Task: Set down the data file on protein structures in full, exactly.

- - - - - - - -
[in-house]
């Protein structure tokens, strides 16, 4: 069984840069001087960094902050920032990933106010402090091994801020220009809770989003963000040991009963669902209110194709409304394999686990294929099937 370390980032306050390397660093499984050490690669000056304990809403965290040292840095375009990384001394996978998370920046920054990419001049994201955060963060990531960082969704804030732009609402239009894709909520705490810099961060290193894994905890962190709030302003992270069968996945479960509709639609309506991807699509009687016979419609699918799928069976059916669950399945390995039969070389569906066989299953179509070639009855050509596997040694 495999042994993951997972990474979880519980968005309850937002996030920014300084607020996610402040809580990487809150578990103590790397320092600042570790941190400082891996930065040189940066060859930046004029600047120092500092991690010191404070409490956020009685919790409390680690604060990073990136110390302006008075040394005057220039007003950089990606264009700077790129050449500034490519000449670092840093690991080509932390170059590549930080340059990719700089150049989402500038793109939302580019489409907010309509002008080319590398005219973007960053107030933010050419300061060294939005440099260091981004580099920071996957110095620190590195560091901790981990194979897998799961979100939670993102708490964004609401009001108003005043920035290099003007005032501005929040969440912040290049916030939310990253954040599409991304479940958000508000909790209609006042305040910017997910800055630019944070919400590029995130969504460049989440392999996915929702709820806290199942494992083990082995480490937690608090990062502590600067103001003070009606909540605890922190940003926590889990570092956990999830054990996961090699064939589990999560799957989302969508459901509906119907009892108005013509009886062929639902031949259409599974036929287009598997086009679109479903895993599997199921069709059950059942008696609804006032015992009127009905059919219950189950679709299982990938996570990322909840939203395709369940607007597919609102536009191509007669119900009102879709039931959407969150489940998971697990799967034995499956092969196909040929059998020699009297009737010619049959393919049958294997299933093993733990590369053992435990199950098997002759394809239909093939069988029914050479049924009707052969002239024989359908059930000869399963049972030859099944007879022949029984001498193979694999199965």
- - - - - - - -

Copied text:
[in-house]
């Protein structure tokens, strides 16, 4: 069984840069001087960094902050920032990933106010402090091994801020220009809770989003963000040991009963669902209110194709409304394999686990294929099937 370390980032306050390397660093499984050490690669000056304990809403965290040292840095375009990384001394996978998370920046920054990419001049994201955060963060990531960082969704804030732009609402239009894709909520705490810099961060290193894994905890962190709030302003992270069968996945479960509709639609309506991807699509009687016979419609699918799928069976059916669950399945390995039969070389569906066989299953179509070639009855050509596997040694 495999042994993951997972990474979880519980968005309850937002996030920014300084607020996610402040809580990487809150578990103590790397320092600042570790941190400082891996930065040189940066060859930046004029600047120092500092991690010191404070409490956020009685919790409390680690604060990073990136110390302006008075040394005057220039007003950089990606264009700077790129050449500034490519000449670092840093690991080509932390170059590549930080340059990719700089150049989402500038793109939302580019489409907010309509002008080319590398005219973007960053107030933010050419300061060294939005440099260091981004580099920071996957110095620190590195560091901790981990194979897998799961979100939670993102708490964004609401009001108003005043920035290099003007005032501005929040969440912040290049916030939310990253954040599409991304479940958000508000909790209609006042305040910017997910800055630019944070919400590029995130969504460049989440392999996915929702709820806290199942494992083990082995480490937690608090990062502590600067103001003070009606909540605890922190940003926590889990570092956990999830054990996961090699064939589990999560799957989302969508459901509906119907009892108005013509009886062929639902031949259409599974036929287009598997086009679109479903895993599997199921069709059950059942008696609804006032015992009127009905059919219950189950679709299982990938996570990322909840939203395709369940607007597919609102536009191509007669119900009102879709039931959407969150489940998971697990799967034995499956092969196909040929059998020699009297009737010619049959393919049958294997299933093993733990590369053992435990199950098997002759394809239909093939069988029914050479049924009707052969002239024989359908059930000869399963049972030859099944007879022949029984001498193979694999199965």